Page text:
Meet Sean, a 32-year-old veteran who fell in love with the nomadic experience during his time in the army. After traveling in Germany and Afghanistan and returning to the US, he sold his car and bought a 2021 Ram Rebel 4x4 Off-Road Edition.
When it comes to overlanders, Rams are an excellent option. This vehicle sports a 3.6-liter V6 engine outputting 305 hp and a peak torque of 269 Nm (198 lb-ft.). If you're looking to build an overlander, check out this list of the ten best overlanding base vehicles.
Of course, if you want to comfortably live full-time on the road, having a proper vehicle isn't enough – you need a sleeping space, as well as other creature comforts. After a few months of traveling in his truck, Sean realized that he didn't need lots of real estate but instead wanted a rig that could get to cool locations with beautiful views.
The camper pod is made entirely of cedar wood, tipping the scales at a mere 850 lbs. (386 kg) dry. Sean explained that the truck's bed can hold about 2,000 lbs. (907 kg), so even with the motorcycle at the rear and all of the things he carries inside, he can hold a lot more stuff or even tow other vehicles.
At the back, besides the hitch, you'll notice the main door, his "Livin Lavilla Loca" sign (which is a play on his surname, Lavilla), traction boards, exterior lights, and a bigfoot sign covering the camper's A/C. What's more, he carries a small gas canister for emergencies, and the door features a keypad lock for extra security. Another notable feature that Sean said he hasn't used that much is a slide-out kitchen, complete with a pop-down sink, storage, and a spot for a camping stove. Moreover, Sean installed solar panels on the roof, which provide more than enough power for his needs.
Inside, you'll notice the space is quite compact yet well-equipped. As you enter, you'll discover the kitchen on your right. It consists of a decently sized countertop, a tiny sink, two corner cabinets, a portable one-burner camping stove, a cooler box, and some drawers for storage. Up above, you'll notice some shelves on both sides of the interior, one of which holds a Jackery Explorer 300 portable power station.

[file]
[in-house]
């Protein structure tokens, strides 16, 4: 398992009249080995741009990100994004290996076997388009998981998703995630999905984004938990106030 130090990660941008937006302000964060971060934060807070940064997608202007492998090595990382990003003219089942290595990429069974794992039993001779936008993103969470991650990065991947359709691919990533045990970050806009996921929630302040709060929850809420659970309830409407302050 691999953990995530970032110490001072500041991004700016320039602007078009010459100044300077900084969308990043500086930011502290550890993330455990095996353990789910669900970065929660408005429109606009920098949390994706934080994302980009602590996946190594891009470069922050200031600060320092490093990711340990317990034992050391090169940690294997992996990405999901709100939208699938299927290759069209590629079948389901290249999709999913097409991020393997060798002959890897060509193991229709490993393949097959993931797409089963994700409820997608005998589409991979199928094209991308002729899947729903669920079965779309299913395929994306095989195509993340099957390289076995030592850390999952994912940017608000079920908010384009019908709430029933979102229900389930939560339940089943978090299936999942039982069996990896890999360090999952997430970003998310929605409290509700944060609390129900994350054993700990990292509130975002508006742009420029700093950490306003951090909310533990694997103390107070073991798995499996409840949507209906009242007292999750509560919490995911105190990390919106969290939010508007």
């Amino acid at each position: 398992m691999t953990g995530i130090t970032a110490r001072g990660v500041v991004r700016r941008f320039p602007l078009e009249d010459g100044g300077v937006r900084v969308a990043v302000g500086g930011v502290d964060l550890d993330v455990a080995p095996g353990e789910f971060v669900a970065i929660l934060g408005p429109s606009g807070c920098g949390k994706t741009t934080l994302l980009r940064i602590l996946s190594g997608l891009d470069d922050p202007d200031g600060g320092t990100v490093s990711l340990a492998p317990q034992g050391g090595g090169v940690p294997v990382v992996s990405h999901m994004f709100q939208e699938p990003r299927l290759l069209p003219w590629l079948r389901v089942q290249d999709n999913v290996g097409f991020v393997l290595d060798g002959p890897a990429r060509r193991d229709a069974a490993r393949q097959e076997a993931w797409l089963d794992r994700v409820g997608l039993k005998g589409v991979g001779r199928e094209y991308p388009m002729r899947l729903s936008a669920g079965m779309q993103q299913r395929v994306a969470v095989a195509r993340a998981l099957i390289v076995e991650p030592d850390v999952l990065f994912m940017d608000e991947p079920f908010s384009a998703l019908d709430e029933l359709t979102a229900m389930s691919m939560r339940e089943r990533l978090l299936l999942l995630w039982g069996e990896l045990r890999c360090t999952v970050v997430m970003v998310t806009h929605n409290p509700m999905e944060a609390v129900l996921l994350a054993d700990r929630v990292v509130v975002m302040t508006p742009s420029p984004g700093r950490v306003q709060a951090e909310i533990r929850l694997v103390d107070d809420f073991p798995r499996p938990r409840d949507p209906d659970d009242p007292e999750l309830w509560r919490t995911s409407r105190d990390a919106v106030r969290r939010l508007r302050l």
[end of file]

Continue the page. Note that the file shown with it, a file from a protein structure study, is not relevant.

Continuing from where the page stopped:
The largest storage space is underneath the couch, where Sean houses the electrical system and holds 18 gallons (68 liters) of water – amazingly, he has managed to fill up his water container almost solely from natural water sources. Other notable elements in this area include the A/C, a ceiling fan, and a "control center" with light switches and plugs.
A really nice touch is that Sean added a projector mount on the ceiling. After attaching the projector, he sets up a screen, and he can watch his favorite movies and series. Whenever he needs to block out the light coming from the living room's two large windows, he attaches custom window covers.
The last part of this camper pod is the bedroom, located in the loft area above the truck's cabin. It features a bed, windows on each side, and a ceiling puck light. Underneath, there's a window leading into the driver's cabin.
All in all, Sean's rig and lifestyle prove you don't need to go crazy with your first build to find enjoyment in living nomadically. Just as he said, it's critical to take things step by step in order not to feel overwhelmed and experience living on the road before committing to an extensive build – that's the best way to figure out your exact needs and whether this lifestyle suits you.